The Courier News from Blytheville, Arkansas on June 29, 1954 · Page 5
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The Courier News from Blytheville, Arkansas · Page 5

Blytheville, Arkansas
Issue Date:
Tuesday, June 29, 1954
Page 5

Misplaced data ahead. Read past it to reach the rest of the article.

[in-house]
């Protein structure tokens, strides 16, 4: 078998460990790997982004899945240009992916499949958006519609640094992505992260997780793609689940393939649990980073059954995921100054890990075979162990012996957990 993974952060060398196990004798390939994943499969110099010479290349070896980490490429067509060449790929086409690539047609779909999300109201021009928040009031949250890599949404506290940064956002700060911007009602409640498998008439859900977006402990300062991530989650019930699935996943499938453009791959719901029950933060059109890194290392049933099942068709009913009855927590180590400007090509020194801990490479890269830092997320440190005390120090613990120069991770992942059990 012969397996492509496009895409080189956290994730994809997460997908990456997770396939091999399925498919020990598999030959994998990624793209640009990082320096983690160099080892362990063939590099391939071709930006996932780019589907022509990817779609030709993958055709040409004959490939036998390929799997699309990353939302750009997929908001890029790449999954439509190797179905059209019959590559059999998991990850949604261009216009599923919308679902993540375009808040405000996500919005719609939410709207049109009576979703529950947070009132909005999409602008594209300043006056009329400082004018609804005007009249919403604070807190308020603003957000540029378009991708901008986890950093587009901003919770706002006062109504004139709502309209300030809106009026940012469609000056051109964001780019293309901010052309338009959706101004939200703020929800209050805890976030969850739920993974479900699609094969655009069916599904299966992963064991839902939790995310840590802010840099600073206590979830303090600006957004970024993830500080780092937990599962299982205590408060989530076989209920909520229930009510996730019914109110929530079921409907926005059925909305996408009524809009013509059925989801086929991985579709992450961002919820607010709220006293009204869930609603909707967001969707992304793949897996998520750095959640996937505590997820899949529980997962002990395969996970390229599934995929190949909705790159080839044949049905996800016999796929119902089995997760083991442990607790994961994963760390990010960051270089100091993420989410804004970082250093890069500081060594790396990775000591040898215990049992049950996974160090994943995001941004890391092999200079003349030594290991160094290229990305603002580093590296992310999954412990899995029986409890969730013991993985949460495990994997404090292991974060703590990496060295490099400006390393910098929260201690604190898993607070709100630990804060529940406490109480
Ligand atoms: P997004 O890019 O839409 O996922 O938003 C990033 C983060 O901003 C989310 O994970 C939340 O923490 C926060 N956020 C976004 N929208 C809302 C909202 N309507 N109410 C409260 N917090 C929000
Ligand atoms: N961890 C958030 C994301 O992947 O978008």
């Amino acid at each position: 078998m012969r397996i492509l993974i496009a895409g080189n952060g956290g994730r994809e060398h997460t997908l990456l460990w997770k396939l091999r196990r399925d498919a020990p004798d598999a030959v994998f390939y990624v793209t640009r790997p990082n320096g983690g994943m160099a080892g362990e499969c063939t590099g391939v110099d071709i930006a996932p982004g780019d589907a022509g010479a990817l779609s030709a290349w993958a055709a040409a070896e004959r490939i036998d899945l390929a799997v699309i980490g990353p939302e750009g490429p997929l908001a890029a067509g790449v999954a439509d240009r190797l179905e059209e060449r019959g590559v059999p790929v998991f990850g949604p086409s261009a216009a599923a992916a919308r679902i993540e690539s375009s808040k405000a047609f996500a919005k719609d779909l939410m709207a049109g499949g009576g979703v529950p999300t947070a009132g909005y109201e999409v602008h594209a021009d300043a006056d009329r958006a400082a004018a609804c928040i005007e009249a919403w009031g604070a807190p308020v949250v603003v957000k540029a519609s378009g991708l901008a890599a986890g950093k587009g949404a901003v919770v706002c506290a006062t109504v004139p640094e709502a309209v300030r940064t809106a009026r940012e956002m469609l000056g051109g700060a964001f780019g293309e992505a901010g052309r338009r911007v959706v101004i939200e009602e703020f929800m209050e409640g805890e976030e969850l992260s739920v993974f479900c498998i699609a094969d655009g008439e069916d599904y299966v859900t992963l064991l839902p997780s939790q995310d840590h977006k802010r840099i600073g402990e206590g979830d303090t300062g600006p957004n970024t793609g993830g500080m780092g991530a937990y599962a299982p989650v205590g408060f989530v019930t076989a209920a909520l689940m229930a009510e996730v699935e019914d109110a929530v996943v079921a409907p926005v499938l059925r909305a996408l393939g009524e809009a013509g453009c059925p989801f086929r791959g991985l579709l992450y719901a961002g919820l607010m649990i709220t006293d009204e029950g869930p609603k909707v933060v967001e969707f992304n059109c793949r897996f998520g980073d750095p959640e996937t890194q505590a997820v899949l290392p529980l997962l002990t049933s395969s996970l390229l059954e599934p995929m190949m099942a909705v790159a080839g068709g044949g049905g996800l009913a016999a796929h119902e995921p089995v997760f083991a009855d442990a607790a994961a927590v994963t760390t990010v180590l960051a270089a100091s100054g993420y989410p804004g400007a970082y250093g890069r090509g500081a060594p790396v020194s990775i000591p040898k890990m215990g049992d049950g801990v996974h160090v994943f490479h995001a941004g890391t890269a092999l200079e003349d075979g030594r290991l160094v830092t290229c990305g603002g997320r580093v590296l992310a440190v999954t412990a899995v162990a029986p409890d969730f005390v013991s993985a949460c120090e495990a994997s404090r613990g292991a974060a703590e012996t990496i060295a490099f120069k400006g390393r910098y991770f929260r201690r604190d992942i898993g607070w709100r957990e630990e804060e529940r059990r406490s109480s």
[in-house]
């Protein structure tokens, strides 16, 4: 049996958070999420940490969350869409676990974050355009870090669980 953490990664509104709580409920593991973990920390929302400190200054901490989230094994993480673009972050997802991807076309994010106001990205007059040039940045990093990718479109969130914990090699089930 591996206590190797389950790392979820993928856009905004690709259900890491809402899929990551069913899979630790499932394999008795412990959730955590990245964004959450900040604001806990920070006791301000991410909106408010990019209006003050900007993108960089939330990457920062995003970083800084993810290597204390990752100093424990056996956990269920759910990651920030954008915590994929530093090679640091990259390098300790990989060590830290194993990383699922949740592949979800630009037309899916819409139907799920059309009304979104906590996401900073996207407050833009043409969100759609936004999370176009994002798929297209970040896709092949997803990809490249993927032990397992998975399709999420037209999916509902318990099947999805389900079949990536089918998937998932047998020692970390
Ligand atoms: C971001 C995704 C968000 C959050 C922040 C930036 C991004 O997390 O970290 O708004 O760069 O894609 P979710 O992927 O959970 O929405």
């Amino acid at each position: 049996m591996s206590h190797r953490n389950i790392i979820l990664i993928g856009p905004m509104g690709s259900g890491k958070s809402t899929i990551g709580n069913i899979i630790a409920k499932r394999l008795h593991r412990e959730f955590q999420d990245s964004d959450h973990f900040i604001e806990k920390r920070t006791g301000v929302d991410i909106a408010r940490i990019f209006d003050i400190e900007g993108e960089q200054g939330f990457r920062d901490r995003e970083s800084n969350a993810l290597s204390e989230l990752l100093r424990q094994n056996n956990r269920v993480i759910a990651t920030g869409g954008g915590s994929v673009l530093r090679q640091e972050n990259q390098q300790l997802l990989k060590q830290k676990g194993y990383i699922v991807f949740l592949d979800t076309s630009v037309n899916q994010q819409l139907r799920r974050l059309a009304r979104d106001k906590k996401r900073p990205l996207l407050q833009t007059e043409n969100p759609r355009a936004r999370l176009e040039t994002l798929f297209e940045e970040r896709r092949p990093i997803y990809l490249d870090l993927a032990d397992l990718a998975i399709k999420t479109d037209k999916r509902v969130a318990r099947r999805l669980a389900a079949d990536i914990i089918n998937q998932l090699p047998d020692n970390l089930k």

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TUESDAY, JUNE 29, 1954 BLYTKEVTLLE (ARK.) COURIER NEWS PAG1 FTV1 Segregation Issue Faces 'Generation of Litigation' By DOUGLAS LARSEN NEA Staff Correspondent White and Negro children may sit side by side in Southern schools some time during the next generation. But complete non-segregation, ordered by the historic Supreme Court ruling of May 17, will not be accomplished during the present one. Meantime, Southern public education, which has been improving rapidly since the war, could deteriorate during the "generation of litigation" shaping up. j These key facts emerge from thej conference here of governors and officials from 15 Southern states called to discuss the ruling. * * * This is the line-up of attitudes: Maryland, Kentucky. West Virginia and Oklahoma, with the smallest Negro populations, will comply, although spokesmen admit serious diffuclties in working the problem out. Speaking the sentiment of this group Gov. William C. Marland of West Virginia says: "We will obey the law as interpreted by the Supreme Court.' The positions of Virginia, North Carilina, Tennessee. Arkansas. Alabama. Louisiana and Florida, called "in-between" are typified by Virginia's Gov. Thomas B- Stanley who called the meeting. Refusing to go on record as intending to comply, he says: "We hope to work out some thing: acceptable to our people." What might be acceptable is indicated by a study Stanley made of the'first 236 letters he received. Only seven suggested unqualified, compliance. The rest • demanded j defiance. Pear of resulting racial' intermarriage was at the heart of many of the objections to the decision. The extreme positions of defiance are held by Georgia, South Carolina and Mississippi. Colorful, cigar-smoking Heman Talmadge, governor of Georgia, expresses a typical view: "From time immemorial they've b( en getting: around Supreme Court decisions. If necessary, to keep our separate schools we'll abolish public schools and revert to private schools." Talmadge and Gov. Hugh White of Mississippi flatly say that this generation \vill not see segregation ended in their states. And they have doubts it will be ended during the next one. A spokesman from another Southern state says: "What happens in the future de pends on how hard the non-seg«e- gation people push it through future court action and over the other roadblocks. The people of the South don't want it and the pol- iticans must fight with every legal means." * * * Gov- James F. Byrnes of South Carolina, former U. S. Secretary of State, made no public statement but reports say he has a Talamadge stand. An education official at the meeting took this view of the problem: "The Supreme Court can't rule out prejudices and habits of thinking deeply ingrained in people's minds. And we can't change our schools overnight contary to the wishes of the people who pay Eor them just to satisfy; the Supreme Court." He adds: "Unfortunately the effort we now must spend circumventing the ruling is obviously going to detract from our work to improve the school system." Other officials also admit that none of the many plans considered as a way to defy the ruling would NON-SEGREGATION IN ACTION: District of Columbia schools hold their first unsegregated teacher exams after historic ruling. •£.:j:"We will obey "'""the law..." "We hope to work out' something acceptable .. ." HOW THE SOUTH STANDS: Three different shadings of states match quotes that show lineup of the South on segregation. improve the quality of education. "And with the education system in. a turmoil," one adds, "teaching as a career is going to be far less attractive to both Nergo and white youths considering entering this field which needs them so much." Talmadge indicates his state will force a legal showdown on segregation in every school district.. The cost in time and money for this litigation would do great harm to Georgia's schools. Georgia's tentative plan for abolishing the public schools and subsidizing private schools, which interests the other states greatly, also lends itself to waste and low ered standards. .A Mississippi plan to have children assigned to schools on the basis of health and welfare, with no mention of race, would cost extra tn*»ney and not add to the standard of education. Any private school .plan, with only Negroes attending public schools, is bound to mean less enthusiasm for the school system on the part of the most taxpayers. * * * Talk on amending compulsory attendance laws to cut down on Negro attendance, another idea being seriously considered by the states would be a step backwards for the general level of education. State education officials admit this but reason: "The fact is we are not ready to end separate schools and the result is a blow to the progress 1 , the schools in the South." Even those states which announced intentions to comply will send representatives to a meeting of Southern state attorneys general before the Supreme Court meets in the fall to hear proposals from the states for working out details of ending segration. This will be another session of swapping ideals aimed at circumventing the decision. It all adds up to the fact that the legal battle for non-segregation in schools, which began in Boston in 1849. is, not ended. In that year abolitionist Charles Summer argued before the Massachutts Supreme Court that a Negro child, forced to attend a Negro school, was deprived of her rights. » * * The court ruled that as long as the Negro school was as good as the white school there was no discrimination. That became the basis for the "separate but equal" doctrine which remained in effect until the May 17 decision. Only Virginia. South Carolina, Delaware, Kansas and the District of Columbia were parties in the case. But it is obvious how it concerns the other states. Delaware, Kansas and the District of Coulu- mbia all have plans for complete compliance. However, opinions expressed at the governors, meeting make it obvious that those who fought for non-segregation did not win final victory by the Supreme Court decision and that an even more bitter fight probably lies ahead. June Haver, Fred MacMurray Married in Quiet Ceremony Skipper of Fishing Boat Caught * By Hook on Wench-Drawn Trawl Line LIVERPOOL. N. S. (.?> — Warren Levy, 41-year-old skipper of the fishing boat Janet Irene, stood at the rail while his crewmen flipped halibut aboard. As a winch drew in the trawf lire, one of its dangling hooks snagged through the bridge | of his nose. j A sailor leaped for the winch, stopping it seconds before "Levy was drawn face first into the mesh- j ing gear. The stock captain clenched his teeth against the pain as his men filed the eye off the hook. They worked the metal loose, then poured iodine into the gaping wound. Levy ordered his men back to NOTICE The assessment of all property in Curb and Gutter Improvement District No. 6 of Blytheville, Arkansas, was filed in my office on the 28th day of June, 1954, and same is now open for inspection. SEAL W. I. MALIN, City Clerk. 6/29 work, refusing to head for shore until the last trawj was. hauled in. His eyes were swollen nearly shut when the Janet Irene finally tied up here. Hospital authorities said his condition was satisfactory last night after an emergency operation. GERTRUDE LAWREME ... AS *.. Kso.A She was born in the slums of London, became one of the theatre's most famous stars ,.. glamour, sparkle, high emotion —the stuff of which legends are made. He was a stuffy Boston blue-blood, shocked at her gay extravagances. Yet between them they shared a love that comes tremblingly alive. If you enjoy the company of sparkling personalities, begin Richard AJdrich's tender, humorous tribute to this amazing marriage of opposites. In the July Ladies' Home Journal. Out today—on all newsstands! WARNING ORDER IN THE CHANCERY COURT, CHICKASAWBA DISTRICT, MISSISSIPPI COUNTY, ARKANSAS Darline Key, Pltf., vs. No. 12,694 Raymond Key, Dft. The defendant, Raymond Key, is hereby warned to appear within thirty days in this court and answer the complaint of the plaintiff, Darline Key. Dated this 7th day of June, 1954 SEAL GERALDINE LISTON, Clerk. By OPAL DOYLE, D. C. T. J. Crowder, Atty. for Pltf. Ed B. Cook, Atty. Ad Litem. 6/8-15-22-29 L/TTU L/Z— Most folks are hybrids—c cross between the donkeys they make of themselves and the monkeys oth"- •—nle make of them. Japanese Halt Fishing TOKYO yp>—More than 150 Japanese fishing boats are stalled in south Japan harbors at the height of the mackerel season because of feat of being seized by South Korean patrol boats. Dozens of Japanese fishing boats have been confiscated by Korean patrols since last September. The crews were released. Pre-War Prices DeSoto Beer 24 can Case 6 Can Carton A94 780 Phillip Applebaum Liquor Store HO So Fifth Phonr :<-%41 NOTICE On the 30th day of June, 1954, from 9:00 A. M. to 4:30 P. M. the Receivers of Shelton Motor Company Bly- anytheville, Arkansas, will open the Shelton Motor Company for the purpose of allowing inspection by interested purchasers of the assets of Shelton Motor Company. These assets consist of automobile parts, office equipment and furniture, shop tools and many other items too numerous to itemize. Written bids may be given on that day by interested purchasers on any or all of the assets of the Corporation, such bids must be acceptable to the Receivers of said corporation and the Chancery Court, Chickasawba District, Mississippi County, Arkansas. On July 12, 1954, said Court will be requested to approve said bids and order sale.. Shelton Motor Company in located an U. S. Highway No. 61, South of Blytheville. Arkansas. James M. Gardner, Receiver John W. Steinsiek, Receiver Bridge Expert Divorced NEWPANE. Vt (7P) — Mrs. Ely Culbertson has been granted an uncontested divorce from her famed bridge expert husband on grounds of "intolerable severity." Windham Court yesterday granted the former • Dorothy Bnehne the care and custody of the Culbertson 20-month-old son Alexander. Support and property arrangements were settled out of court. OJAI. Calif, (ft — June Haver and* Fred MacMurray last night achieved their goal—a quiet wedding after one of the most publicized of recent Hollywood romances. They slipped away from the film capital for a double :inp. civil ceremony at the picturesque Ojai Valley Inn. The civil rites, churchmen have said, will deprive the actress of the sacraments of the Roman Catholic Church, of which she is a devout member. This is because she was wed previously—in the church—to musician Jimmy Zito and the brief marriage ended in divorce not recognized by the church. MacMurray is a Presbyterian. Engaged to Doctor For both Miss Haver. 38. and MacMurray. 45, the marriage culminated a romance each had entered after heartbreak. The actor's wife of 17 years. Lillian, died a year ago. Miss Haver became engaged to Dr. John Duzik, a Beverly Hills dentist, after her divorce from Zito. but in 1949 Dr. Duzik died. Friends said grief over his death was one of the reasons June entered a convent early last year to study to become a nun. After seven months she left the convent and returned to Hollywood. The film colony had expected MacMurray to marry the blonde dancing star about July 6. Last, night's quiet wedding, attended by only seven relatives and friends, emphasized the couple's desire to avoid a lavish ceremony. The rites were performed by Superior Court Judge Charles F. Blackstock of nearby Ventura, with Mr. and Mrs. Boo Roos of Hollywood acting as witnesses. Roos is MacMurray's business manager. Also there were Miss Haver's mother and stepfather, Mr. and Mrs. Andrew Ottestad of Los Angeles; MacMurray's mother, Mrs Mlita MacMurray of Bel-Air. Calif., and Mr. and Mrs. Don B. Burger. The wedding was in the Burger apartment at the inn. The bride wore a full-skirted gown of champagne silk With a panel of French corded lace down the front. A hat of lace and silk matched the gown. She carried cymbidium orchids. Scenic Honeymoon After the ceremony, the couple telephoned MacMurray's adopted children, Susan. 14. and Robert, 10. at his northern California ranch near Healdsburg. The youngsters greeted Miss Haver with "Hi, Mom," and congratulated the pair. The actress and her tall husband then left by automobile for a honeymoon tour of the Grand Canyon and Brice Canyon and to visit other scenic Western sites. The couple became acquainted last Christmas week at a party given for MacMurray's friend. John Wayne. The actress and MacMurray went to the party "stag" and danced often with each other. They began dating after that. Miss Haver was twice married to Zito when she was 20. The first ceremony March 9, 1947. in Las Vegas, Nev., was a civil affair. Fifteen days later in Los Angeles they were married in a Catholic Church. A year later she obtained a divorce on grounds of extreme cruelty. Bees may "talk" in four or five languages. Indications are that the language of bees is not entirely a sign laguage but that tones, probably in the supersonic range, play a role in their communications. Recorded messages, like telephone weather predictions, have been speeded^up in transmission as much as two and one half times without loss of intelligibility by a new system of cutting and splicing the recorded tape. TAKE IT HOME! $100 Raiorbock Drive-In \'i Dozen FRIED SHRIMP Illinois, for example, normally ig not considered a bad hail state. In 1953, however. Insurance Companies paid out more for hail damage on farm crops in Illinois than in any other state. This year, protect your growing crops with HAIL INSURANCE. A. F. "DEE" DIETRICH, Mgr. Ill W. Main Phone 3-6812 Blytheville You Con Bt Wiped Out in a Few Minutes 112 South Fifth Street — Blytheville, Arkansas • Electrical Wiring • Commercial Refrigeration • York Air Conditioning Sales It Service » Appliance Repairs N.F. Marshall-Frank Westall-J.T.Stalcup Tel. PO 2-2993, Nite Tel. PO 3-6109 or 3-4029 We Close on Saturday Afternoons TWIN RARITIES — Albino squirrels are so rare that the capture of a pair of ihcrr ".-" Seneca, 111., caused much excitement. The snow-white oddities are progeny of two normal, wild red squirrels. They are pictured with Jimmie Jones, on whose parents' land they were caught when a few weeks old. The animals are very tame and are thriving. West Criticized By Notionalist China Official *• TAEPEH, Formosa UR — The No. 2 man in Nationalist China's Foreign Office today criticized the Western Allies for "trying hard to achieve a unified Korea and a unified Germany" while "considering the partition of Indochina." Shen Chanp-huan, senior vice minister of foreign affairs, called the division of Germany and Korea after World War II' 'gross blunders." "How forgetful the democracies are!" he declared in a speech. NOTICE IN THE PROBATE COURT FOR THE CIIICKASAWBA DISTRICT OF MISSISSIPPI COUNTY. ARKANSAS IN THE MATTER OF THE ESTATE OF No. 3,248 Jane Ballnrd. deceased. Last known address of decedent: Manila. Arkansas, Date of death 1 February 7, 1954. The undersigned was appointed administrator of the estate of the above-named decedent on the 16th day of June, 1954. All persons having claims against the esUUc must exhibit them, dulyj verified, to the undersigned within six months from the date of the first publication of this notice, or they shall be forever barred and precluded from any benefit in the estntc*. Thi« notice first published 22nd day of June. 1954. WM. G. FOX. Administrator P. 0. Box 5-18 Bh'theville, Arkansas. Oscar Fendler. Attorney for Administrator. 6/22-29 JIM tanate motfe and h*r ftmttjr can destroy In m alngl* year M much wool »s It would tato a sheep to product. Tff W. Read Courier to*-* Classified Ads. DR. L. B. SHAW CHIROPODIST FOOT SPECIALIST Will Be At WaHs Mo0pH*l THURSDAY JULY 1 for appointment call 3-4406 by GREYHOUNP AIR-CONDITIONED BUSH ON AU THROUGH SCHEDULIi One Way Memphis $ 1.90 St. Louts 5.85 Detroit. Mich 15.45 Flint, Mich ......... 15.75 Denver. Colo ........ 21.80 (U. S. tax extra) (found-trip h'cUfi SAVt 30% on rfw r»>ym tajo W may l*t *•*</ amy Hm» wMi'n 7 On* Way San Francisco, Calif. 3S.M Seattle, Wash 44.W New Orleans, L». ... 9M Miami, Flu H.7S Chicago, HI ».5e (U. S. tut Mfeft) for further toformoftoii, WWf or pMwt* GREYHOUMB TERMINAL 109 N. Fifth St. Phone 3-4441 OREYHOUND For The COURIER NEWS In Caruthersville, Mo. CALL EUGENE CARNELL Caruthersville 473 SHOVTIT The BIGGEST selling job in town ... Here hi the classified section of your newspaper — you meet personally those people who are really in the market for what you have to offer. They read your message because they want to hire or be hir* ed, to buy, sell, to rent, or to do you a service. Within minutes after your paper appears YOU GET RESULTS THROUGH THE WANT AD61 Adi placed btfort 5 p.m. will appear next day, except for Monday's paptr when ads mint be plactd by noon Saturday. All classified advertieing payablt in advance. BLYIHEVILLE COURIER NEWS